Malibu Eatery’s fishy claim

Featuring LA’s best fish sandwich, with a qualifier

Dinner from Malibu Eatery after being decanted from the to-go boxes: from upper left, burger, fish sandwich, chowder, and crabcakes. Photo by Richard Foss

“Great boasts deserve great scrutiny,” said someone wise. I’m not sure who that was, because I overheard someone attributing the saying to an obscure Victorian author without saying which one. Pithy wisdom may be valued regardless of the source, and this maxim is equally useful for political assertions and restaurant menus.

That maxim was what motivated me to visit Malibu Eatery, because they claim to serve “LA’s Best Fish Sandwich.” This is a mighty assertion – I’ve had pretty fantastic fish sandwiches at Connie & Ted’s in West Hollywood and Little Jewel of New Orleans in Chinatown, among other places. If they had just boasted that they had the best fish sandwich in Redondo Beach I would have still been skeptical, because I have had fine ones at various local haunts.

Given that Malibu is famed for high style and ocean views, the restaurant’s name might lead you to expect a smart casual place specializing in seafood. Instead the restaurant on Pacific Coast Highway, at Catalina Avenue, is a neat counter service place that serves tacos, sandwiches, and other standard fare. There’s a health and fitness vibe that does fit the name, so you can get an egg white breakfast bowl, “vegan dream” tacos, and other items made with organic ingredients. It’s what people in the Midwest probably think of as California fast food, and a pretty respectable selection of it.

In three visits I’ve found most items to have the virtue of simplicity when it comes to flavor. The avocado toast used good multigrain bread and was wholesome, though made with cherry tomatoes that didn’t contribute as much as fruitier varieties might. Great heirloom tomatoes are hard to find in early March, and would probably be too expensive for a seven-dollar sandwich anyway. A dusting of black sesame seeds and a bit of sea salt helped, and it was a good effort for a modest price. In summer when ripe local tomatoes are in season this will be better, but that’s the case everywhere.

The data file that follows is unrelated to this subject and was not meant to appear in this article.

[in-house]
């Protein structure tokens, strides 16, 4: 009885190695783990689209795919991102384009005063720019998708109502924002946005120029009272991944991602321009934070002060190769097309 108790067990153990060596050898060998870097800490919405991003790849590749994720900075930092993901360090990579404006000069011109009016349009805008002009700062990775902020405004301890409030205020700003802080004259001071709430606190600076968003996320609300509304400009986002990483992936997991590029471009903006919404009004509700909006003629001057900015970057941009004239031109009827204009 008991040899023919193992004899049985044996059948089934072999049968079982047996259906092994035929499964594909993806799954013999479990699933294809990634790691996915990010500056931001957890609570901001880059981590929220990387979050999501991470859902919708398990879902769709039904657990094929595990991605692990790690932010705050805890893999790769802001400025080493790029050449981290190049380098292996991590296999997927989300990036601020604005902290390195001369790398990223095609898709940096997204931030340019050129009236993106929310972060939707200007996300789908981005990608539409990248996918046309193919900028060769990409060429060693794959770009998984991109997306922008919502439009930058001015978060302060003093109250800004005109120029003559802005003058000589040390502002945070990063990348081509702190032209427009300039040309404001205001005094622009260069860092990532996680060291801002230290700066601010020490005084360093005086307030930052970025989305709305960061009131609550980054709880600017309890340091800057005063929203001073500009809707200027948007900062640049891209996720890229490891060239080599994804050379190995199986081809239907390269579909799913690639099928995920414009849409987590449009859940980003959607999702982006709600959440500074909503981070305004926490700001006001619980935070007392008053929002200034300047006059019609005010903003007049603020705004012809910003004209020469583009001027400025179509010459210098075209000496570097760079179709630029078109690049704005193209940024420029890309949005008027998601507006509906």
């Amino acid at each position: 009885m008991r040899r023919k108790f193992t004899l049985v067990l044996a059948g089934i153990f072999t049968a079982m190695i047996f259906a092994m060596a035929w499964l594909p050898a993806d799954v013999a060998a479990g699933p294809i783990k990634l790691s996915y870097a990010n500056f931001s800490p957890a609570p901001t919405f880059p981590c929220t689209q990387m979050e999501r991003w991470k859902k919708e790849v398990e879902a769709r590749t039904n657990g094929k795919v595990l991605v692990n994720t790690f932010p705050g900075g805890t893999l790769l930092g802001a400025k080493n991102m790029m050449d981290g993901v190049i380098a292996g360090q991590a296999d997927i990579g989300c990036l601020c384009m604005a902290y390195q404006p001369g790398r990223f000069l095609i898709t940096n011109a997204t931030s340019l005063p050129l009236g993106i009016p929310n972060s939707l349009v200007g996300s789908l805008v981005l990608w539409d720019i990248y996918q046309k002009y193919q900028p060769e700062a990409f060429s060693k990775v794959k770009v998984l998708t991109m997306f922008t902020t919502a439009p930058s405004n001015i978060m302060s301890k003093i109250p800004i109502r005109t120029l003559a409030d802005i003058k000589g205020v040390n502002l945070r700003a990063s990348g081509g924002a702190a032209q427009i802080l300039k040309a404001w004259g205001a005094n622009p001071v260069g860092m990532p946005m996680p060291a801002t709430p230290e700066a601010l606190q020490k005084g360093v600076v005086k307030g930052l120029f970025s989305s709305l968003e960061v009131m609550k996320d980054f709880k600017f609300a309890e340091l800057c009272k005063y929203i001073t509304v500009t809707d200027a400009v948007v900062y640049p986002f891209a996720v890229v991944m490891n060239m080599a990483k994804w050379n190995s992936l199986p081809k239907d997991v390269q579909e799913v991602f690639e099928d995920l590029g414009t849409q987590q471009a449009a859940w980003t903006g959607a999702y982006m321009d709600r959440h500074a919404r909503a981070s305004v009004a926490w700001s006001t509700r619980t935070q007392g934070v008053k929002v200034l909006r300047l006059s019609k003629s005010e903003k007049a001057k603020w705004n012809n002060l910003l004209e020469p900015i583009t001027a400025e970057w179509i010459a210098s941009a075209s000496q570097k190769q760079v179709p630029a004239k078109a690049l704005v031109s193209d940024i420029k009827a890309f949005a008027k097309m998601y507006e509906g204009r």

Another breakfast item that hit the spot was their steak and egg breakfast burrito, though the name is somewhat misleading. Steak usually refers to chunks of meat, rather than very flavorful shredded beef that had been cooked with bell pepper and spices. That steak and chunks of avocado dominated the flavor, with black beans in the background. Though tomato salsa and Monterey jack cheese were allegedly inside that whole wheat tortilla somewhere, they made no impression. The flavor was different from the standard cheesy and spicy item, but successful.

The quality of the grass-fed beef elevated their burger above fast-food standard too, and it had an agreeable hint of smokiness from the grill. The thousand island-style sauce can be on the side for to go orders so I could add it myself, so the bun wasn’t soggy on arrival at home. A chicken skewer that was ordered as a side had some of that smokiness too, along with a citrusy herbal flavor from the marinade. Whoever was running the grill knows their job, because the chicken wasn’t dried out, as can happen if the cook isn’t attentive. The clam chowder was above average for a fast-food version too, the broth creamy and buttery, with plenty of chunks of clam and potato. A sprinkling of herbs on top made it aromatic, as did the mild garlic bread that came with it.

I was less impressed by the crabcake, which had a lot of filler, along with finely shredded crab that was then breaded and deep fried. The crisp exterior was fine, but the interior was somewhat mushy and the seasoning bland. It was fine as a vehicle for the tangy baja-style dipping sauce, but just wasn’t my style of crabcake. A breakfast taco left no real impression, not surprising given that it was just egg, cheese, beans, and a very mild salsa.

I have gotten this far without mentioning the item that brought us here, the “LA’s best fish sandwich.” Bottom line: it’s good, a generous portion of fish nicely fried and served on a bun with the usual pickles, cole slaw, and tomato, but best in LA it is not. I will note that at eleven dollars it’s somewhat less expensive than any of the other competitors I can think of, so if they change it to “LA’s best inexpensive fish sandwich, I’d reconsider their claim.

Though it doesn’t live up to their boast, it is emblematic of what they do here in a positive way. Malibu Eatery serves unusually good food for their price point. It should be a point of pride for this two-location operation, because people on a budget or in a hurry deserve to eat well too.

Malibu Eatery is at 725 N. Pacific Coast Hwy., Redondo Beach. Open 11 a.m. – 8 p.m. daily. Small parking lot. Outdoor dining. Beer and wine served. Some vegan items. (310) 798-2800. ER


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Written by: Richard Foss

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